Although I shortened the trigger plate, I still wanted it to be long enough to stop the hammer from moving backwards to much during loading in order to prevent the valve from opening while cocking. The next mod will present more on this issue which actually only becomes an issue if the valve spring is adjusted to be very loose in comparison with the hammer spring. During cocking, the hammer catch will move downwards at its bolt-oriented side (see A). On the opposite side, the lever will have to move upwards during cocking, however there will also be a significant amount of friction as the lever is also pressed against the trigger plate. This might jam the cocking process. In order to make cocking as swift as possible and to minimize the distance the lever has to travel upwards, I milled out the bolt at the spot where the hammer catch is located. I gave it a nice inclination and lowered the hight to be bridged, both by milling off a bit from the top of the catch and the bolt. Finally I gave it a nice polish to minimize friction. With this mod, the lever only has to move upwards at the very end, right before the hammer catches the bolt and thus, neutralized the sping-induced force on the trigger plate.

Image

Mod 7: Achieve blockable and adjustable trigger plate movement to allow full spring adjustability and maximal shooting energy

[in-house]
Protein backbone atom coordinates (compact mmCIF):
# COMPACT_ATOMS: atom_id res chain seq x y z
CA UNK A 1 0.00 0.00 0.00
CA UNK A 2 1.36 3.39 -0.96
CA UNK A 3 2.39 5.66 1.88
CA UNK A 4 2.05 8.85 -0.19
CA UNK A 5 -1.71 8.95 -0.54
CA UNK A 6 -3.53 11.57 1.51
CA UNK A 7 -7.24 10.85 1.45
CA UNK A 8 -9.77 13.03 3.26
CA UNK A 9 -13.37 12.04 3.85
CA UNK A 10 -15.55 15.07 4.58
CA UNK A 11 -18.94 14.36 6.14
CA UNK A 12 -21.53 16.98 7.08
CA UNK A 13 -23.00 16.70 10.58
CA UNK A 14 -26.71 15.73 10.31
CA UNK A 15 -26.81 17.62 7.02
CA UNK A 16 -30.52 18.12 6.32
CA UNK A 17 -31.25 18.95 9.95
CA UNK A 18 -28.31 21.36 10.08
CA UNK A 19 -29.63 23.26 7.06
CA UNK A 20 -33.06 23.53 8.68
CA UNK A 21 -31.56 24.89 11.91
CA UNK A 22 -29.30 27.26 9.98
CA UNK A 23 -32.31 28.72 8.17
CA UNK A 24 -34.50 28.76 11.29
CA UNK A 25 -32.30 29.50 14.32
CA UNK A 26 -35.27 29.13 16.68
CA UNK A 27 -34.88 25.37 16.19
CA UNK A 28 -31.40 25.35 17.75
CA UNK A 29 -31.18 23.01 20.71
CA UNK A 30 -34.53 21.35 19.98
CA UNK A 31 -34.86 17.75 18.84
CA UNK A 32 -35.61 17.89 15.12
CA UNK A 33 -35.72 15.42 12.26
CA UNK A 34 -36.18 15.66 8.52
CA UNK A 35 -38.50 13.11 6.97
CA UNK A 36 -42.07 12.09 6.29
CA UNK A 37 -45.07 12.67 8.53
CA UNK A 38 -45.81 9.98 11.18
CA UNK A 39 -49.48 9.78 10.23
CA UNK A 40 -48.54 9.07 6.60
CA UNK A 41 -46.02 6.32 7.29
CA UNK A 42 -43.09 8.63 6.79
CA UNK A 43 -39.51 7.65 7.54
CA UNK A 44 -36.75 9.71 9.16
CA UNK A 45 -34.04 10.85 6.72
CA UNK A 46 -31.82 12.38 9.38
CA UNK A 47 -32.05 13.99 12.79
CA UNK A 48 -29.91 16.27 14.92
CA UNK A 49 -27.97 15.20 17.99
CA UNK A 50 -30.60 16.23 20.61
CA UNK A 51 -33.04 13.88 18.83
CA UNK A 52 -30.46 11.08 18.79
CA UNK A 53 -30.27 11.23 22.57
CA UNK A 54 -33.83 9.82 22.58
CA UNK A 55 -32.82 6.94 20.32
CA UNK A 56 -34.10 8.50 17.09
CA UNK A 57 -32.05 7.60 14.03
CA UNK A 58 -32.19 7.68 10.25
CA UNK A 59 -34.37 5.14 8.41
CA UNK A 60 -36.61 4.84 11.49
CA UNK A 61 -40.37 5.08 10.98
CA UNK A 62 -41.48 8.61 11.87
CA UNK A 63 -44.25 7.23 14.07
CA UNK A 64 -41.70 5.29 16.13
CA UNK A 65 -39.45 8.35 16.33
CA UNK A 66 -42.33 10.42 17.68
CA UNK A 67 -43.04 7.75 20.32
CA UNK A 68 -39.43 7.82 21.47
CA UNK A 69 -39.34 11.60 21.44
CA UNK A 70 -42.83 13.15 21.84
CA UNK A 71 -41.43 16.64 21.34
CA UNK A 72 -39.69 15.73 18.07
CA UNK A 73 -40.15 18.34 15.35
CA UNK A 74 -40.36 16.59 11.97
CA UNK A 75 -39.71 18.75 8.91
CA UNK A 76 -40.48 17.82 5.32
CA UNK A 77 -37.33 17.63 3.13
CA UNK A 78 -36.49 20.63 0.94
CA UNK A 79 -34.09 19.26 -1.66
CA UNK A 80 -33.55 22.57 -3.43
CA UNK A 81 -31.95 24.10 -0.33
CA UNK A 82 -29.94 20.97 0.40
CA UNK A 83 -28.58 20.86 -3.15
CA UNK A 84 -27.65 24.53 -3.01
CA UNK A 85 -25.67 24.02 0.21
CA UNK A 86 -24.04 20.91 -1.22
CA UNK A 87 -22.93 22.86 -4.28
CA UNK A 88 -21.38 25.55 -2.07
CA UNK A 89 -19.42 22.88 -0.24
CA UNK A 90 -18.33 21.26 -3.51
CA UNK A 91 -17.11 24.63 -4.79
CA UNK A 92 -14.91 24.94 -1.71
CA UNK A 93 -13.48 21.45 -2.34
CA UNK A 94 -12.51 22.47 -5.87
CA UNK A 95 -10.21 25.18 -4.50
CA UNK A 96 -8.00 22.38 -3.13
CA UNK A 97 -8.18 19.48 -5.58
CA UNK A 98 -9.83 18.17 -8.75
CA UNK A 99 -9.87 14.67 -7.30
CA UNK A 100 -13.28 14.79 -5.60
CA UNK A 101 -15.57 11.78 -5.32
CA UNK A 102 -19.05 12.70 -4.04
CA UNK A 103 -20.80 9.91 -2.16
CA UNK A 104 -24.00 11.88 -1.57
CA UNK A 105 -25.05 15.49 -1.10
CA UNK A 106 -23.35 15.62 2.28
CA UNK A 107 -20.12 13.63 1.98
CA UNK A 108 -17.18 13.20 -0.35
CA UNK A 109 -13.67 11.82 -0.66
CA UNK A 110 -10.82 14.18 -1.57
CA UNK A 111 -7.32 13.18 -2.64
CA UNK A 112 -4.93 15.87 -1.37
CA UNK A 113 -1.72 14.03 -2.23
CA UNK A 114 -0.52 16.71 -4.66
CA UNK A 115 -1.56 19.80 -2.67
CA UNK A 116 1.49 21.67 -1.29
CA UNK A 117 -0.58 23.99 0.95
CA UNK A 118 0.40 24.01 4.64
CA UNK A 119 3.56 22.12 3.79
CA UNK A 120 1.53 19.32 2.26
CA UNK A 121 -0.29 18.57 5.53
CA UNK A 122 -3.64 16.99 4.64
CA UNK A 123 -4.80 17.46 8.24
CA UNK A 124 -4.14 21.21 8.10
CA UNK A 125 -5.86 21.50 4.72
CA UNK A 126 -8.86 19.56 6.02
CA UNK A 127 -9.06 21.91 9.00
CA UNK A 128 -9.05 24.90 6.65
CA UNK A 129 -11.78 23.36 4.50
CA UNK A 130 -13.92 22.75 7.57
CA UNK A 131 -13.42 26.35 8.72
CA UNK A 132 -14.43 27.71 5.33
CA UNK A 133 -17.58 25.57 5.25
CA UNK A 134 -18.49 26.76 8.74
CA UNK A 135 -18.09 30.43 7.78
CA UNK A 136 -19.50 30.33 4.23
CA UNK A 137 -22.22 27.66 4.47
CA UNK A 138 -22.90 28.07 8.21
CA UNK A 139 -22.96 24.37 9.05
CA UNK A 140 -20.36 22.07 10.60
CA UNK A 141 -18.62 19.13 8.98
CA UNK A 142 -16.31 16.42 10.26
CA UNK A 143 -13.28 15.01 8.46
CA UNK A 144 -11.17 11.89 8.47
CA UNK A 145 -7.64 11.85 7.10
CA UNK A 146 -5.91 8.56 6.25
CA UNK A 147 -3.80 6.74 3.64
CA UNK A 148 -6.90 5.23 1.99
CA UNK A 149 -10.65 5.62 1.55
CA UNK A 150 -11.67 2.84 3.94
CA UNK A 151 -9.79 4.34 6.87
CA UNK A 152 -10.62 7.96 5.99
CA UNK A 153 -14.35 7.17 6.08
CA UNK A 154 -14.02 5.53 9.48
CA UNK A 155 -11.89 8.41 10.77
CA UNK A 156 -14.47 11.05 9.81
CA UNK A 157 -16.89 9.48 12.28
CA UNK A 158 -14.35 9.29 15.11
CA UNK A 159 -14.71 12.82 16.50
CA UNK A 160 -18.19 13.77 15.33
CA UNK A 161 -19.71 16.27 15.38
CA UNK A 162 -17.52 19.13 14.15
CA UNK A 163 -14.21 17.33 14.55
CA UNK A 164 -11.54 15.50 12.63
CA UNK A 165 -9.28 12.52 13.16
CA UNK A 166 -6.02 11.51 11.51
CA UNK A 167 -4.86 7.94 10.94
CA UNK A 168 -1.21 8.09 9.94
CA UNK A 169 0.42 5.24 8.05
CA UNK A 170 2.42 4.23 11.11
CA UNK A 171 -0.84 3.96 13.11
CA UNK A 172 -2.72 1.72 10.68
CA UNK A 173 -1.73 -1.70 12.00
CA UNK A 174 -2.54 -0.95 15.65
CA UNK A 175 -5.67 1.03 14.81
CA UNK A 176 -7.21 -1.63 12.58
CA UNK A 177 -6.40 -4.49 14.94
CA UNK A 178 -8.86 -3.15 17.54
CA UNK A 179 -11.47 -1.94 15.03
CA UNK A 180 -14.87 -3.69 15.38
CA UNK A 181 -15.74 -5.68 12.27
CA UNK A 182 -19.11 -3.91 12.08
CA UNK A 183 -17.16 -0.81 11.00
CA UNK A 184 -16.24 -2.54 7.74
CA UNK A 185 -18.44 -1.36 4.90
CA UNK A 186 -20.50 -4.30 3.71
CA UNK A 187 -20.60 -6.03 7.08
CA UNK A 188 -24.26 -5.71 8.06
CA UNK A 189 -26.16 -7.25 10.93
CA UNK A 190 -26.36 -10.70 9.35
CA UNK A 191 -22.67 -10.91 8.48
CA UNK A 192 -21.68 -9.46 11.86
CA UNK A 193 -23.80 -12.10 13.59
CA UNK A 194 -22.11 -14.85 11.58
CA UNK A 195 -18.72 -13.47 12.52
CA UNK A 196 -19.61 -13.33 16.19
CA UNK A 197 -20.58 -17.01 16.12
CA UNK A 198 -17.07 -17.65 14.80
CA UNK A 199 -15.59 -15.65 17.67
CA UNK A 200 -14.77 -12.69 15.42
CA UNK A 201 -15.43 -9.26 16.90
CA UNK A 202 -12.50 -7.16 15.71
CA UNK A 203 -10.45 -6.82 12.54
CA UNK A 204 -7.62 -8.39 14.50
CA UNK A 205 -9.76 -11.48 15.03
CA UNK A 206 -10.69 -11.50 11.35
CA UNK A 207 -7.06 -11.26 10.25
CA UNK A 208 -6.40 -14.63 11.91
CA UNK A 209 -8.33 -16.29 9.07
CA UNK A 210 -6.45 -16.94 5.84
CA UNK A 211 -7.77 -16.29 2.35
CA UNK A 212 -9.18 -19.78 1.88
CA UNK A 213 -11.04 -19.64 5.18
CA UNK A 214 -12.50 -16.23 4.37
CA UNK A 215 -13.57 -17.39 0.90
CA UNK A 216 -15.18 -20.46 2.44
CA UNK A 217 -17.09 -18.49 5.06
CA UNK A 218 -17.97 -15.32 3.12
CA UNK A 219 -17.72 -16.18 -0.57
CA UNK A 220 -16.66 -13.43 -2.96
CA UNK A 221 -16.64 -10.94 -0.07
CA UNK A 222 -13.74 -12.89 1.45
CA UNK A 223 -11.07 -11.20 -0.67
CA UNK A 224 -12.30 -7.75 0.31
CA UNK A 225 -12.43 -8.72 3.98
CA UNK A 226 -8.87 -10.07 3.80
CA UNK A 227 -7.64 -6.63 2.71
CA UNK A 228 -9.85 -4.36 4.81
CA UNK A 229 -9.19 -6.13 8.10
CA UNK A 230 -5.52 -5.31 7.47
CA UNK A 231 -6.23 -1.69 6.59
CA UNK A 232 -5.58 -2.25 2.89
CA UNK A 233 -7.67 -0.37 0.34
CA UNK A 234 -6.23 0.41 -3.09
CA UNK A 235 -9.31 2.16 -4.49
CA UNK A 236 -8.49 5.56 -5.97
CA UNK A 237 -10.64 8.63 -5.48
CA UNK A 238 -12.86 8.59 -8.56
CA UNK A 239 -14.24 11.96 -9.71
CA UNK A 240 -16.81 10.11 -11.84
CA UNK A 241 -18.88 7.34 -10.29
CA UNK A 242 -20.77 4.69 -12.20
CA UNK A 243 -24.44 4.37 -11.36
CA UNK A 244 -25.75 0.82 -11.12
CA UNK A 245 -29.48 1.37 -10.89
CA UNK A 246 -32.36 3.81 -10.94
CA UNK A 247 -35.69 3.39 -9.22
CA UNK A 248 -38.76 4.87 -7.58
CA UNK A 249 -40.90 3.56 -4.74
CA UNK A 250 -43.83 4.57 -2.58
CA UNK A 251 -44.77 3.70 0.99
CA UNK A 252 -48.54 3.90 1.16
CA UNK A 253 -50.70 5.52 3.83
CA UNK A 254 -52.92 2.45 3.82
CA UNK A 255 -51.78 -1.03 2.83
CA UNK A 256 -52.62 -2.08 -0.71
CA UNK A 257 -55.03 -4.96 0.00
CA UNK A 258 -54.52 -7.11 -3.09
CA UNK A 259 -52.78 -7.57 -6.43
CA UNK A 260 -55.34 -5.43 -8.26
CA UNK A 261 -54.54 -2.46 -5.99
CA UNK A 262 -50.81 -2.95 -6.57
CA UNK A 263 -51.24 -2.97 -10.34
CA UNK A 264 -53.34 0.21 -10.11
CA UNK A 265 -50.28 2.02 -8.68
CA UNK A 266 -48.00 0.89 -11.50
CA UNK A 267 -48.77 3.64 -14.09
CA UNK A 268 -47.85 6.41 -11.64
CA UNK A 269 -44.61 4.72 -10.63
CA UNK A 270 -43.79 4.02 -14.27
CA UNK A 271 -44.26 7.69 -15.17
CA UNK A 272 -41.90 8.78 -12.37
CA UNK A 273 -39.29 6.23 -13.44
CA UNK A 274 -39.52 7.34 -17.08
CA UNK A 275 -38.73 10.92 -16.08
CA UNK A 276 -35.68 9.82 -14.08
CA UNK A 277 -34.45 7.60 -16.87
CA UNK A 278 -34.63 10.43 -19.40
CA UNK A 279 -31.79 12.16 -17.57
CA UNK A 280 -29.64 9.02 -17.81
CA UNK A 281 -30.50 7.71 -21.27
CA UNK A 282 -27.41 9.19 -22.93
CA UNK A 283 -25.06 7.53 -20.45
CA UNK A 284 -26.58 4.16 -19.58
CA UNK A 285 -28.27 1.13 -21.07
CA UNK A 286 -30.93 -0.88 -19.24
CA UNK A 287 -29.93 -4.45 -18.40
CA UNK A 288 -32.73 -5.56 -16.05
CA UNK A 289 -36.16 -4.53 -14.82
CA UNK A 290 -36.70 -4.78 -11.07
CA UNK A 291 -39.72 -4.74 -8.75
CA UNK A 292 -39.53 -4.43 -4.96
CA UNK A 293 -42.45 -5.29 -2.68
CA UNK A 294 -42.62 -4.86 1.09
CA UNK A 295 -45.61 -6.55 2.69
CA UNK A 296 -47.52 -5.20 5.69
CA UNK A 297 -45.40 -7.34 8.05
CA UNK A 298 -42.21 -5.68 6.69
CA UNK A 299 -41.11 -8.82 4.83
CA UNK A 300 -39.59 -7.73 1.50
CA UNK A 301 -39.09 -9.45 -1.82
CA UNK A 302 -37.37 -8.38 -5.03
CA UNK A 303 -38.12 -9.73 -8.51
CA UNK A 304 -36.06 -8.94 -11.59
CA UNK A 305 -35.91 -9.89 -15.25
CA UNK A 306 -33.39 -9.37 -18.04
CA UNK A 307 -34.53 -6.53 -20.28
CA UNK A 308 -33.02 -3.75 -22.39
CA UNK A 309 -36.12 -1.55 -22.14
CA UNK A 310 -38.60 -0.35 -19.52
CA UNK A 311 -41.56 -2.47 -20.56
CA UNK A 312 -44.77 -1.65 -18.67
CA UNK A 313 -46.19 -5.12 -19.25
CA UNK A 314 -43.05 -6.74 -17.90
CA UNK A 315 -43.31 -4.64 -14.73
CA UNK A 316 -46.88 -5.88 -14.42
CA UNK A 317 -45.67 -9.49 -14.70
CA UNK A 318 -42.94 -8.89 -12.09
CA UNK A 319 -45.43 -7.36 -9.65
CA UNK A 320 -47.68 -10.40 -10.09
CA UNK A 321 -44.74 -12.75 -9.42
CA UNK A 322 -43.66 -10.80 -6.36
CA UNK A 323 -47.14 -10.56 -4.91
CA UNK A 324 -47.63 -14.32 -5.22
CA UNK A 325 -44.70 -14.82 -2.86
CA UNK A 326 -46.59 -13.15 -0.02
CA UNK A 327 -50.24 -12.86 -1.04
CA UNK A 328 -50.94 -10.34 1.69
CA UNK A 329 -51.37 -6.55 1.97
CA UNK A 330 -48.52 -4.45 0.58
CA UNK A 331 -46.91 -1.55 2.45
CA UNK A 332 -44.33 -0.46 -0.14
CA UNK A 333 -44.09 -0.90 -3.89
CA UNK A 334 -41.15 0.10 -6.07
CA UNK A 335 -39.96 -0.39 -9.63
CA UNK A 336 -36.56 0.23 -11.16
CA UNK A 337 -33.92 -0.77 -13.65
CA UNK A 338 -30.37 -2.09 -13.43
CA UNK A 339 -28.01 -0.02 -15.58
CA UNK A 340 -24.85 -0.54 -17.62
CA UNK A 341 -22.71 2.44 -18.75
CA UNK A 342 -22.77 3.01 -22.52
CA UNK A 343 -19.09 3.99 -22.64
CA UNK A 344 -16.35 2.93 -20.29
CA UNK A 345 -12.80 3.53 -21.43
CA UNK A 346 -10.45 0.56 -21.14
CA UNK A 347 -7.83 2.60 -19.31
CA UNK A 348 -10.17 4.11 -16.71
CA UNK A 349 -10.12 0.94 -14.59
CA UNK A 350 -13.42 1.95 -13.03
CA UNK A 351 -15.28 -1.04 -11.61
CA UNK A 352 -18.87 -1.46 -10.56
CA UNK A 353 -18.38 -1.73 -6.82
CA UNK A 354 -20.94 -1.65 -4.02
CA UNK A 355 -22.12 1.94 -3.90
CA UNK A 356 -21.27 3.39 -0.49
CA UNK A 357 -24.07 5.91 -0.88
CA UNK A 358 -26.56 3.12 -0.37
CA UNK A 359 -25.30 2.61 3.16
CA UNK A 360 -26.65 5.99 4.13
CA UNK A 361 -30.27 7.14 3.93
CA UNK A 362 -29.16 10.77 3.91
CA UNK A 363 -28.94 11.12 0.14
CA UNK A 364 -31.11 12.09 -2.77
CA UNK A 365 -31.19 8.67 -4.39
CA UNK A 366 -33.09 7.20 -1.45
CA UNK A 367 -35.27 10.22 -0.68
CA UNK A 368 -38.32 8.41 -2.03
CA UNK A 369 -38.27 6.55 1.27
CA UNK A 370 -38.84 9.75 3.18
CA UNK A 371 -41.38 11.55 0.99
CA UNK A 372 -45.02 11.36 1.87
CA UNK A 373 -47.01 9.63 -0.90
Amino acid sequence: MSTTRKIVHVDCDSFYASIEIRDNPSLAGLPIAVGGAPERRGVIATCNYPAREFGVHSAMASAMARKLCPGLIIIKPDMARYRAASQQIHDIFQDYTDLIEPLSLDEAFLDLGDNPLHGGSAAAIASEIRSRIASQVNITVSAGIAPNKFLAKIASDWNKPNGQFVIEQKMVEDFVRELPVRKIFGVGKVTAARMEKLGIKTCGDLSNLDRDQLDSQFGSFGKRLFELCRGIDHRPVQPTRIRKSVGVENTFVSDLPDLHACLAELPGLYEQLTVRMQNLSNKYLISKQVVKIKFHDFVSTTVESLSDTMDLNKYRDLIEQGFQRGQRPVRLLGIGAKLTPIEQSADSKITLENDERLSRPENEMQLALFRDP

As can be seen in figure A below, cocking the weapon by moving the bolt to the back, compresses the (newly bought and shorter) hammer spring and thus increases the force acting on the hammer in direction to the valve. Even if the (newly bought) valve spring is adjusted to its maximum position with the spring adjustment screw inside the housing, its tension is not great enough to hinder the valve from opening during the cocking process (without added air pressure). As a result, the bolt cannot catch the hammer, because the hammer and valve are pushed away by the compressed hammer spring force which is greater than the valve spring force.

That's why I added a custom blocking arm that connects the trigger plate with the bolt that keeps together the marker core with the trigger unit (see pic B). Applying this arm (see pics E-G for close-ups), the trigger plate is blocked in its backward motion, the hammer is stopped from moving further towards the valve by holding against its outstanding lever. Subsequently, the valve won't open even though the valve spring can be adjusted to be much softer than the hammer spring. I built the blocking arm with a dremel from the removed bolt-forward mechanism lever. As it is hard to exactly get the positioning right when working on this part, I also added a small adjustment screw here. Turning it further in will move the maximum allowed trigger plate position to the front.

When pulling the trigger, the trigger plate is also pulled down, below the hammer lever such that the hammer can move freely and hit the valve with its full momentum. Even after firing when the valve is closed again and the bolt located in its forward position, the hammer spring will always press the hammer against the steel ring of the wind pipe/valve. When releasing the trigger, the rounded form of the trigger plate tip allows it to slide back upwards into place. Note that the motion of the trigger plate is not linear but curved (down and forward, up and backward). Milling this roundish tip was an iterative process, I had to check several times if the form fits for both, stopping the backwads motion and allowing it to slide back into place. For achieving this, I also rounded the tip of the hammer lever a bit.